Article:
Article

Patterns of genetic variation in Mendelian and complex traits.

Department of Genetics, and Center for Human Genetics, Case Western Reserve University School of Medicine, and University Hospitals of Cleveland, Cleveland, Ohio 44106, USA.
Annual Review of Genomics and Human Genetics (Impact Factor: 9.13). 02/2000; 1:387-407. DOI: 10.1146/annurev.genom.1.1.387
Source: PubMed

ABSTRACT This review discusses the prospects for understanding the genetic basis of complex traits in humans. We take the view that work done on Drosophila melanogaster can serve as a model for understanding complex traits in humans, and the literature on this model system, as well as on humans, is reviewed. The prospects for success in understanding the genetic basis of complex traits depend, in part, on the nature of the forces acting on genetic variation. We suggest that different experimental approaches should be undertaken for traits caused by common genetic variants versus those arising from rare genetic variants.

Full-text

Available from: Michael E Zwick, Jun 02, 2015
0 Followers
 · 
73 Views
  • Source
    [Show abstract] [Hide abstract]
    ABSTRACT: Genetic factors are involved in the etiology of most common diseases and traits present in populations. Different methodological approaches can be utilized to determine genes involved according to their genetic features in diseases. In the majority of conditions that follow a simple Mendelian pattern culprit genetic mutations have been identified. Conversely complex traits that are most common in the population are also the most difficult to identify. Finding these genes is crutial no just to clarify the pathophysiology of these common diseases but also to identify environmental factors involved and to improve their treatment, including in some specific cases gene therapy.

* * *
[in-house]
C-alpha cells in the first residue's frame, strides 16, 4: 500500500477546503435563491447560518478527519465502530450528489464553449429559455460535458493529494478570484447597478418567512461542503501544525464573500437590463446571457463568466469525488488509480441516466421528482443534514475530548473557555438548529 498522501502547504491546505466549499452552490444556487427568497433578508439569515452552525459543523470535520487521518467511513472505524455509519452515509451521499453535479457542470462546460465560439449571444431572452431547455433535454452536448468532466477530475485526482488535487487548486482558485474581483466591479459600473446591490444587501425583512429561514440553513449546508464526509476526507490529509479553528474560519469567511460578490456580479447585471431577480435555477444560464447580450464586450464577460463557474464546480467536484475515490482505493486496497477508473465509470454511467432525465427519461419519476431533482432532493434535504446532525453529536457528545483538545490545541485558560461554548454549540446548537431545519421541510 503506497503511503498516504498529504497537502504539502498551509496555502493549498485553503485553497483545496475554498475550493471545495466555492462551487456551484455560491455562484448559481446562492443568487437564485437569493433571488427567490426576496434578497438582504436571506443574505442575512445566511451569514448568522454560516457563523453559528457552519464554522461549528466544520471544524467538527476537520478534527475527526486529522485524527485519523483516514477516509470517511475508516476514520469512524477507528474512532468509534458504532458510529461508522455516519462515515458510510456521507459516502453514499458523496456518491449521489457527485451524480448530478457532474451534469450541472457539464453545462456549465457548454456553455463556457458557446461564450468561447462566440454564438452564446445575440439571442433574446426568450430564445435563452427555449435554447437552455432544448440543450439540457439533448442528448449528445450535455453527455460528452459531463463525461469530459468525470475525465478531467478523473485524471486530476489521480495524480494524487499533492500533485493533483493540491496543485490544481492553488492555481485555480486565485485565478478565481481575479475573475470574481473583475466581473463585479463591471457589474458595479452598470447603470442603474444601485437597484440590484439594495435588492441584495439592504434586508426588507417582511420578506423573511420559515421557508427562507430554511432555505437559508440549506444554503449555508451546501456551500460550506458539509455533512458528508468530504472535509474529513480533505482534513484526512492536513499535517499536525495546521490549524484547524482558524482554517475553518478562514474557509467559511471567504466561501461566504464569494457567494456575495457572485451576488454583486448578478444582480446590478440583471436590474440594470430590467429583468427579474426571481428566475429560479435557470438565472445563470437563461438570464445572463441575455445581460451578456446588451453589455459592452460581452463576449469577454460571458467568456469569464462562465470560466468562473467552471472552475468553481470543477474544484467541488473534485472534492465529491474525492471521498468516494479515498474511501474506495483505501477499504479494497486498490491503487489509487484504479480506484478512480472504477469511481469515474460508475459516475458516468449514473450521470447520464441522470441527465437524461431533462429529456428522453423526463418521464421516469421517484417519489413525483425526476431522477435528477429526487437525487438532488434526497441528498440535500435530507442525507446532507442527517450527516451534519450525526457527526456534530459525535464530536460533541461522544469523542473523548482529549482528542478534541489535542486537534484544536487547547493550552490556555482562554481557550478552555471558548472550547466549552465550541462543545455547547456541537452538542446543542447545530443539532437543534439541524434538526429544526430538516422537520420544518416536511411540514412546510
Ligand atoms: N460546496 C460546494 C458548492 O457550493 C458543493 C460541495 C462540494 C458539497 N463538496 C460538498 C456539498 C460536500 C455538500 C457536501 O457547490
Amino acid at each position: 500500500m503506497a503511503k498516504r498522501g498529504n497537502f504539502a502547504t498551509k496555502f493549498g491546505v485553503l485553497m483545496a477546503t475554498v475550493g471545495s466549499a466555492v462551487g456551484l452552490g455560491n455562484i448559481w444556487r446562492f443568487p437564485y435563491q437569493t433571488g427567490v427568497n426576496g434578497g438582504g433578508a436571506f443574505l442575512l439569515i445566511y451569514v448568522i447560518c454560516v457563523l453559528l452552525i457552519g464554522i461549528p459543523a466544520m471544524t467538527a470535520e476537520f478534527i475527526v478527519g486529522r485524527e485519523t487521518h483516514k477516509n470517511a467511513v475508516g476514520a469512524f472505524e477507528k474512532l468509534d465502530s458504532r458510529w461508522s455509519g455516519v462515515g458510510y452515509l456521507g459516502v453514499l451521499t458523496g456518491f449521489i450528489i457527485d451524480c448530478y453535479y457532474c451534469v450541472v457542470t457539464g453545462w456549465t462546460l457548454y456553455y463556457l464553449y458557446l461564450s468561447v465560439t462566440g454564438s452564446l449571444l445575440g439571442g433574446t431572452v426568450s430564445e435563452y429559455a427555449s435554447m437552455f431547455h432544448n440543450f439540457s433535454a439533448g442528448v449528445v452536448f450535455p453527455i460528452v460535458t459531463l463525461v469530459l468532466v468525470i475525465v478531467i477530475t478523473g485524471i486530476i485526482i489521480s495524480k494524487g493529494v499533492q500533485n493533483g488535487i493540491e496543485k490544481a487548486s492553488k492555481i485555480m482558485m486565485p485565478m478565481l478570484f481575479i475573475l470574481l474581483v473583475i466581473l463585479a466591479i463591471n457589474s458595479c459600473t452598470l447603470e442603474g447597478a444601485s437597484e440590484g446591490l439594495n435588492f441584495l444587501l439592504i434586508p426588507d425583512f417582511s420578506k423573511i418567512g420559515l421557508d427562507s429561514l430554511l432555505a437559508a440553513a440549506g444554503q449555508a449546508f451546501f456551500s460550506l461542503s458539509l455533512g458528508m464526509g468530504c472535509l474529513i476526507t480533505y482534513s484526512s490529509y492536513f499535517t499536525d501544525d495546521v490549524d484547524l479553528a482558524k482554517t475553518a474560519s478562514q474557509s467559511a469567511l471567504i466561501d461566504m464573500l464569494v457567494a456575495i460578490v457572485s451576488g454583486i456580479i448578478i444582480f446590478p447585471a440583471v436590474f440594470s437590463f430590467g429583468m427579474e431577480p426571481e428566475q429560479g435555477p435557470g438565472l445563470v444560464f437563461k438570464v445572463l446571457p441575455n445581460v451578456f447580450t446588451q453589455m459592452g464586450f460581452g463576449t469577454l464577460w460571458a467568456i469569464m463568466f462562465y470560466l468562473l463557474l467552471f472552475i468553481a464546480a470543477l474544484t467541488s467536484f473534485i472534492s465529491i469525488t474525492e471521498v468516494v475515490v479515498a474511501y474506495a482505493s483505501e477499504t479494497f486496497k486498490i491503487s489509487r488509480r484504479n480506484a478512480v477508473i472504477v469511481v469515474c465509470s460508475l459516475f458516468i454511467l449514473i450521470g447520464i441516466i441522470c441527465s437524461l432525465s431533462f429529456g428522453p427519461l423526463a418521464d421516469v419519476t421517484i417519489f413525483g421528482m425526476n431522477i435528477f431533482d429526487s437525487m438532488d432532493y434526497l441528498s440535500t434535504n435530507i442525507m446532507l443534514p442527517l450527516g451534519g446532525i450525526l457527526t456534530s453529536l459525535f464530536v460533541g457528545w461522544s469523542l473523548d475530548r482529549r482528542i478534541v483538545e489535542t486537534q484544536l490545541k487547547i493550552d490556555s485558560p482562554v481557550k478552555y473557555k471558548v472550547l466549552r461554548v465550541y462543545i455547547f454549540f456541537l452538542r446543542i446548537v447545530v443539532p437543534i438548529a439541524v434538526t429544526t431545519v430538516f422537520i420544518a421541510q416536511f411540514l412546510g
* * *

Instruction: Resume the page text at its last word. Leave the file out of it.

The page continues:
Acta médica costarricense 03/2009; 51(1):10-15.
  • Source
    [Show abstract] [Hide abstract]
    ABSTRACT: We present a novel and simple method to manipulate droplets applicable to an open-surface microfluidic platform. The platform comprised a control module for pneumatic droplets and a superhydrophobic polydimethylsiloxane (PDMS) membrane. With pneumatic suction to cause deflection of the flexible PDMS-based superhydrophobic membrane, the sample and reagent droplets on the membrane become transported and mixed. A facile one-step laser micromachining technique serves to fabricate a superhydrophobic surface; a contact angle of 150° and a hysteresis angle of 4° were achieved without chemical modification. Relative to previous open-surface microfluidic systems, this platform is capable of simultaneous and precise delivery of droplets in two-dimensional (2D) manipulation. Droplets were manipulated with suction, which avoided interference from an external driving energy (e.g. heat, light, electricity) to affect the bio-sample inside the droplets. Two common bio-samples, namely protein and DNA, verified the performance of the platform. Based on the experimental results, operations on protein can be implemented without adsorption on the surface of the platform. Another striking result is the visual screening for multi-nucleotide polymorphism with hybridization-mediated growth of gold-nanoparticle (AuNP) probes. The detection results are observable with the naked eye, without the aid of advanced instruments. The entire procedure only takes 5 min from the addition of the sample and reagent to obtaining the results, which is much quicker than the traditional method. The total sample volume consumed in each operation is only 10 μL, which is significantly less than what is required in a large system. According to this approach, the proposed platform is suitable for biological and chemical applications.
    Lab on a Chip 04/2014; 14(12). DOI:10.1039/c4lc00089g · 5.75 Impact Factor
  • Human Molecular Genetics 01/2003; 12(3):205-216. DOI:10.1093/hmg/ddg055 · 6.68 Impact Factor